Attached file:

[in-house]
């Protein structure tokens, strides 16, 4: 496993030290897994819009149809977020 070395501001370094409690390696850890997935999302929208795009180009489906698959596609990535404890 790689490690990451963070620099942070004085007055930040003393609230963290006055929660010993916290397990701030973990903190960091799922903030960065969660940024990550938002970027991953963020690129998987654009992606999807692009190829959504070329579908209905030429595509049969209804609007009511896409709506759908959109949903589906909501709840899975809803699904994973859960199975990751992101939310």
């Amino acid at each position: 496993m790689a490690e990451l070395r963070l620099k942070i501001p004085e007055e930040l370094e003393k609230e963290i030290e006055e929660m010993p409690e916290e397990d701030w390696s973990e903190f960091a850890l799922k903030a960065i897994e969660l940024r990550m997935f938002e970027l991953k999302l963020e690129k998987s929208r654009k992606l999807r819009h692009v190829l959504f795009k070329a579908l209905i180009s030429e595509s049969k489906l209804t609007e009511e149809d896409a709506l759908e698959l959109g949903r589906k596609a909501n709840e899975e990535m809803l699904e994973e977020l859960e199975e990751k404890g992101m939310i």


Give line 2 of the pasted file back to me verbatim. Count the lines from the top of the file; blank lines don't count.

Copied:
């Protein structure tokens, strides 16, 4: 496993030290897994819009149809977020 070395501001370094409690390696850890997935999302929208795009180009489906698959596609990535404890 790689490690990451963070620099942070004085007055930040003393609230963290006055929660010993916290397990701030973990903190960091799922903030960065969660940024990550938002970027991953963020690129998987654009992606999807692009190829959504070329579908209905030429595509049969209804609007009511896409709506759908959109949903589906909501709840899975809803699904994973859960199975990751992101939310």